I’ve spent the last six weeks experimenting with various prescriptions for contact lenses. I finally found one that felt comfortable, but I couldn’t define anything more than a car’s length away. So, I traded those in for a different prescription, and guess what? I could see what the man in the moon was eating for breakfast. There was only one problem – my books and computer screen looked like fuzz. And so the process went on until I finally waved the white flag and decided to return to glasses.
I value being able to see life clearly…in more ways than one…but that doesn’t always happen. Sometimes situations come along that I just don’t “get.” For instance, why does God allow innocent Romanian children to be infected with HIV when they receive their childhood vaccinations? Why does He allow stage 3 ovarian cancer to strike the young woman recently married? Why does He allow a rare form of inoperable liver cancer to strike a mother with two young sons? I see suffering happen all around me, and sometimes it’s difficult to process.
Peter felt the same way. Matthew 16:21-23 says that Jesus told his disciples about His upcoming suffering, death, and resurrection. “But Peter took him aside and began to reprimand him for saying such things. ‘Heaven forbid, Lord,’ he said. ‘This will never happen to you!’” His response revealed limited spiritual vision. He simply didn’t see God’s sovereign plan for man’s redemption.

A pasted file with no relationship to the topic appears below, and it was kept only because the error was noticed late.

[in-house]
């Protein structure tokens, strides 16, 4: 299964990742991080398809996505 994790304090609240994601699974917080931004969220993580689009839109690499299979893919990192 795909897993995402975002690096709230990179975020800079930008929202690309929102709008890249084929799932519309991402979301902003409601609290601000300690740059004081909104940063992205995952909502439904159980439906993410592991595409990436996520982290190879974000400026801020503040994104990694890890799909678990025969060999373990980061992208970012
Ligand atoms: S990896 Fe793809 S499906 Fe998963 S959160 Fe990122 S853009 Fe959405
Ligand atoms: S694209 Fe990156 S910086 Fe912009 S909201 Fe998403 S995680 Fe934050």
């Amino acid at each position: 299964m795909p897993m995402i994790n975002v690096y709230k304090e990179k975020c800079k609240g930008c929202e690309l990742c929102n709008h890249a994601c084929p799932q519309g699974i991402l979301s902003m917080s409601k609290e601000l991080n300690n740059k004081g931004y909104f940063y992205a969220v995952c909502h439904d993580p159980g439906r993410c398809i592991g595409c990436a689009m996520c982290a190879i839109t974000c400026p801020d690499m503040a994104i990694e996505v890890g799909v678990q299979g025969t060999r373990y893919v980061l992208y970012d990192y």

How did Jesus respond? He turned to Peter and said, “Get away from me, Satan! You are a dangerous trap to me. You are seeing things merely from a human point of view, not from God’s.”
My first impulse is to defend Peter. “C’mon, Jesus…give the guy a break. He loves You and doesn’t want to see You suffer and die.” But the more I ponder Jesus’ answer, the more I sense His fervor, His earnest and desperate desire for Peter to see suffering from God’s point of view. So vital is having a heavenly perspective that He called Peter “Satan” and said that looking at life from a human point of view made him a dangerous trap.
Jesus’ words force me to sit up and pay attention. Obviously seeing suffering from God’s point of view matters, and it matters a lot. When I’m tempted to look at pain and say, “Heaven forbid that this is happening. Make it go away!” then I need to ask myself whether I’m seeing it through my own short-sightedness or through God’s eternal lens.
Viewing suffering merely from a human point of view is a no-go, according to Jesus. Why? Perhaps because we might grow bitter. Angry. Cynical. We might fall into the trap of self-pity. We might limit God with our prayers. Or we might miss His purpose altogether.
God wants us to view suffering through His eyes because He has a purpose that reaches far beyond our limited imagination. Will you join me in asking Him to change our vision?
“Father, guard us from short-sightedness. When things happen that we don’t understand, please grant us the ability to see life from Your perspective. You are God; we are not. Amen.”